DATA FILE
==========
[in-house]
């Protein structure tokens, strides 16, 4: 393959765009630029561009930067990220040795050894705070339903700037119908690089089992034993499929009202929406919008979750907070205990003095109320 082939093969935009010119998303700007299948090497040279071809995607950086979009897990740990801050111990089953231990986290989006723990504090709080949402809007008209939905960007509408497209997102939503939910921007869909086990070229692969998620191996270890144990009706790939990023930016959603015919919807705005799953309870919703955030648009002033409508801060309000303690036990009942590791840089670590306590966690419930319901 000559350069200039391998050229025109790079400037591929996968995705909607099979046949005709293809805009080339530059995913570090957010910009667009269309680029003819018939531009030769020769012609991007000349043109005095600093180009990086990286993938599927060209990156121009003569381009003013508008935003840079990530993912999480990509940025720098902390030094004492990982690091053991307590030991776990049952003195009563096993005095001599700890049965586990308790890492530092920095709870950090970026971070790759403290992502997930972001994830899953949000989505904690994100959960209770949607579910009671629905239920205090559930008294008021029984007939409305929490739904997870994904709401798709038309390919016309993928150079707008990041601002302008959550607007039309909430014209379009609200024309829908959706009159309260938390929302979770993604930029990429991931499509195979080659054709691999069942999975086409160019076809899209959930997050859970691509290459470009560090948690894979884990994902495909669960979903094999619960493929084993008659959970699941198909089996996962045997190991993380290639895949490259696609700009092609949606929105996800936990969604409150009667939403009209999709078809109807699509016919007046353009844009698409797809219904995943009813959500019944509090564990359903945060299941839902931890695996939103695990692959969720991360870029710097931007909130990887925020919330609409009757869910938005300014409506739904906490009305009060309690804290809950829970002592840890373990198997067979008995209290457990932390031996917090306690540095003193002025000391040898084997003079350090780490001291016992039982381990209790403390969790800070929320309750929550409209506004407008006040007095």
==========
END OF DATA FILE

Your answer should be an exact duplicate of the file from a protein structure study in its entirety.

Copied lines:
[in-house]
């Protein structure tokens, strides 16, 4: 393959765009630029561009930067990220040795050894705070339903700037119908690089089992034993499929009202929406919008979750907070205990003095109320 082939093969935009010119998303700007299948090497040279071809995607950086979009897990740990801050111990089953231990986290989006723990504090709080949402809007008209939905960007509408497209997102939503939910921007869909086990070229692969998620191996270890144990009706790939990023930016959603015919919807705005799953309870919703955030648009002033409508801060309000303690036990009942590791840089670590306590966690419930319901 000559350069200039391998050229025109790079400037591929996968995705909607099979046949005709293809805009080339530059995913570090957010910009667009269309680029003819018939531009030769020769012609991007000349043109005095600093180009990086990286993938599927060209990156121009003569381009003013508008935003840079990530993912999480990509940025720098902390030094004492990982690091053991307590030991776990049952003195009563096993005095001599700890049965586990308790890492530092920095709870950090970026971070790759403290992502997930972001994830899953949000989505904690994100959960209770949607579910009671629905239920205090559930008294008021029984007939409305929490739904997870994904709401798709038309390919016309993928150079707008990041601002302008959550607007039309909430014209379009609200024309829908959706009159309260938390929302979770993604930029990429991931499509195979080659054709691999069942999975086409160019076809899209959930997050859970691509290459470009560090948690894979884990994902495909669960979903094999619960493929084993008659959970699941198909089996996962045997190991993380290639895949490259696609700009092609949606929105996800936990969604409150009667939403009209999709078809109807699509016919007046353009844009698409797809219904995943009813959500019944509090564990359903945060299941839902931890695996939103695990692959969720991360870029710097931007909130990887925020919330609409009757869910938005300014409506739904906490009305009060309690804290809950829970002592840890373990198997067979008995209290457990932390031996917090306690540095003193002025000391040898084997003079350090780490001291016992039982381990209790403390969790800070929320309750929550409209506004407008006040007095």